|Launch Date||November 8, 1958 | 07:30 UT|
|Launch Site||Cape Canaveral, Florida, USA | Launch Complex 17A|
|Alternate Names||Able 3|
Study electromagnetic radiation in interplanetary space, photograph and orbit the Moon.
A malfunction left Pioneer 2 stranded in Earth orbit. Scientists managed to gather data about energy flux and micrometeoroids before the spacecraft fell back to Earth after only 45 minutes in orbit.
For this third Air Force launch of a lunar orbiter, engineers introduced a number of changes to the Thor-Able launcher.
The probe included a new TV scanner and a new type of battery, as well as a new cosmic-ray telescope to study the Cherenkov Effect.
Pioneer 2, like its predecessors, never reached its target. A signal from the ground shut down the Thor launch vehicles stage 2 earlier than planned. Additionally, when the X-248 third stage engine separated, it failed to fire. As a result, the probe burned up in Earth’s atmosphere only 45 minutes after launch.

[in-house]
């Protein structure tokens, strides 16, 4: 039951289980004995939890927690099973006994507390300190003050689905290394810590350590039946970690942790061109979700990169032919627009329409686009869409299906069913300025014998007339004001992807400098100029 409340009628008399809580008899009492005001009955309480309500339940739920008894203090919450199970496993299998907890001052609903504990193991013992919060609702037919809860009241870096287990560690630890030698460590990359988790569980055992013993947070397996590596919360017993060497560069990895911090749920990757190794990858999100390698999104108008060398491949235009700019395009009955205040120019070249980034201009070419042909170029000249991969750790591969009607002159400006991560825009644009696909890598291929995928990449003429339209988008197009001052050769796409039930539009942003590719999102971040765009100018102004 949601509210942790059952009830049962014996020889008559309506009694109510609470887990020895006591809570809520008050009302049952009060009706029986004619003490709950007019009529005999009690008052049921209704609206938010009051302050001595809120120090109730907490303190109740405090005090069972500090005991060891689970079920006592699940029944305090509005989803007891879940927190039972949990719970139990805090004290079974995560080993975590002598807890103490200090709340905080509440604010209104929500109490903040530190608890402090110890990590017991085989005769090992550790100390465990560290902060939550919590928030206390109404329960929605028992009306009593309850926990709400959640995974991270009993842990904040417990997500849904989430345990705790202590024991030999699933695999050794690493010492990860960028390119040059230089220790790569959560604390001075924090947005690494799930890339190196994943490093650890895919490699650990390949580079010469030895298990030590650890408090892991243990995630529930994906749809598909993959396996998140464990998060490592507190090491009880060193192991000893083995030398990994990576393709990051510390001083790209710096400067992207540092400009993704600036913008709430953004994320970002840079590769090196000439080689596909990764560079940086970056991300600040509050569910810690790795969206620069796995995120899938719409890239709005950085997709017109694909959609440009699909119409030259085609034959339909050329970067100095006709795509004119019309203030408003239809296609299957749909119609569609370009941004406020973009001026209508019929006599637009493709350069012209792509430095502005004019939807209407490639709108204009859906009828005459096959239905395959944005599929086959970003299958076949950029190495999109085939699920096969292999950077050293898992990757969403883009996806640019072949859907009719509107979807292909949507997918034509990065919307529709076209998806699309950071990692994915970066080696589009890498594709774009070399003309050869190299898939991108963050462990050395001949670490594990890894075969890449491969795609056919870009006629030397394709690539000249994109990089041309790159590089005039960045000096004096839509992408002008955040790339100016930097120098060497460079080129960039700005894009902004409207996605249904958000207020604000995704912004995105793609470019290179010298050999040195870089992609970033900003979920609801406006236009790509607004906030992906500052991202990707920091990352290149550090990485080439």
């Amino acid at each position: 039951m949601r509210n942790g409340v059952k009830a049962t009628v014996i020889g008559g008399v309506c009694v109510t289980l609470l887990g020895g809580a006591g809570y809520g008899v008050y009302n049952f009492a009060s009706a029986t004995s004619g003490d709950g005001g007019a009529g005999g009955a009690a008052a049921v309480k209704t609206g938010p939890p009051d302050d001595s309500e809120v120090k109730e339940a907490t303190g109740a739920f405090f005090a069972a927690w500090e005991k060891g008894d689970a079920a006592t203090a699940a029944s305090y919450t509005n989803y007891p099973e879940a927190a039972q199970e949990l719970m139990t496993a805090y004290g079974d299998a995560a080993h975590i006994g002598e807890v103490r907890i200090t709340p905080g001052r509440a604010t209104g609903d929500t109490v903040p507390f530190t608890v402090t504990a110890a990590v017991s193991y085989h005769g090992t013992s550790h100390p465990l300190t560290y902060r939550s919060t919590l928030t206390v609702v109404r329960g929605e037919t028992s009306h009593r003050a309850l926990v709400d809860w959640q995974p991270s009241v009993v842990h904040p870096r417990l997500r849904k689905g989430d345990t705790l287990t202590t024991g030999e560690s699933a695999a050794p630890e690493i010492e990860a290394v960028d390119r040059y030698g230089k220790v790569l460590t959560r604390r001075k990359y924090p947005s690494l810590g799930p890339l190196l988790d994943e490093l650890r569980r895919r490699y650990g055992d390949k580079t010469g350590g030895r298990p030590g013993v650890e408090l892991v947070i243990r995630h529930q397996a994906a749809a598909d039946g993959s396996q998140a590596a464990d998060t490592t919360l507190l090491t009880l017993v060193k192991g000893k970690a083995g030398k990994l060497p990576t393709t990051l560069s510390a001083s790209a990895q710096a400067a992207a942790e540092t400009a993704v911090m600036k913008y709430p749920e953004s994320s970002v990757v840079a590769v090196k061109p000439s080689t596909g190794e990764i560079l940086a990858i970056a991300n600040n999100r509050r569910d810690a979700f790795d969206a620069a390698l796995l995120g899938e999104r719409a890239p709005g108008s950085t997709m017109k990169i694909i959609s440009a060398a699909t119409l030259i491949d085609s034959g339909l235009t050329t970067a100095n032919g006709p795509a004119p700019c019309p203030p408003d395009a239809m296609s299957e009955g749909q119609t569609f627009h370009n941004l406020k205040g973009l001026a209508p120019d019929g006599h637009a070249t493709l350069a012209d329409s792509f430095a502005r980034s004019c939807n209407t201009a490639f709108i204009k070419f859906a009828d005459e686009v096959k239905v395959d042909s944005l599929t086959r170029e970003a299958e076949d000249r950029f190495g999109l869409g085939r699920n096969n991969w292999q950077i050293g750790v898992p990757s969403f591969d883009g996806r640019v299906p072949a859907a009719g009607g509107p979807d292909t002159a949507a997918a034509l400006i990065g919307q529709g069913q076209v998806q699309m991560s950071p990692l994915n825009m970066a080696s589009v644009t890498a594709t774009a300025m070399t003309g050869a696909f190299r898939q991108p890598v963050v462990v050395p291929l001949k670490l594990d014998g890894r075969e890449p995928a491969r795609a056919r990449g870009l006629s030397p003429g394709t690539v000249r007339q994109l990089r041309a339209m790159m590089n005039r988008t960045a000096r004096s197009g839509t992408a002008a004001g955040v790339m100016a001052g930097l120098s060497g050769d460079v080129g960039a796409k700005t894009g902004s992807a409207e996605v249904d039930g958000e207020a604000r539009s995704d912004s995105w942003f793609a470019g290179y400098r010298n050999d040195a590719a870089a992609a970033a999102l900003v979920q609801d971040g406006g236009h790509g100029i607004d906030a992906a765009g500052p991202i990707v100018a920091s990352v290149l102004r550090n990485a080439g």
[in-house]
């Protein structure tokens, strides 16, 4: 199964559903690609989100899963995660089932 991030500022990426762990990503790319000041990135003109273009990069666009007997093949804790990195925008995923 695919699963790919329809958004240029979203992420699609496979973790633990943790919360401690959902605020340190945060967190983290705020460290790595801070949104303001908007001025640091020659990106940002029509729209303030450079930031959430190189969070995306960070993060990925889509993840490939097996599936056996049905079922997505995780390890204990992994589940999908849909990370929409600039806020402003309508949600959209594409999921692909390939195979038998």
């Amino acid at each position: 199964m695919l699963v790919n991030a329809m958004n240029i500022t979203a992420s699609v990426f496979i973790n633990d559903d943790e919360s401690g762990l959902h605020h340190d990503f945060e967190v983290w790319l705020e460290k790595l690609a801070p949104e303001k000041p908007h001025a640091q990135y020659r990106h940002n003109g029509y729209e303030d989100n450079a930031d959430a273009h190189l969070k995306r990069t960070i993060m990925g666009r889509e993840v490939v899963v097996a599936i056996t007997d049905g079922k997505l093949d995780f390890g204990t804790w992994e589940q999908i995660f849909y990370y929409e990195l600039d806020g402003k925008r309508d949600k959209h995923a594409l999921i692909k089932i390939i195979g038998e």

During its brief mission, it reached an altitude of 1,550 kilometers and sent back data that suggested that Earth’s equatorial region had higher flux and energy levels than previously thought. The information also indicated that micrometeoroid density was higher near Earth than in space.
Investigators concluded that the third-stage engine had failed to fire because of a broken wire.
Launch Vehicle: Thor-Able I (no. 2 / Thor no. 129 / DM-1812-6)
Spacecraft Mass: 87 pounds (39.6 kg)
- ionization chamber
- temperature sensor
- micrometeoroid sensor
- proportional counter
- imaging system
Siddiqi, Asif A. Deep Space Chronicle: A Chronology of Deep Space and Planetary Probes 1958-2000, NASA, 2002.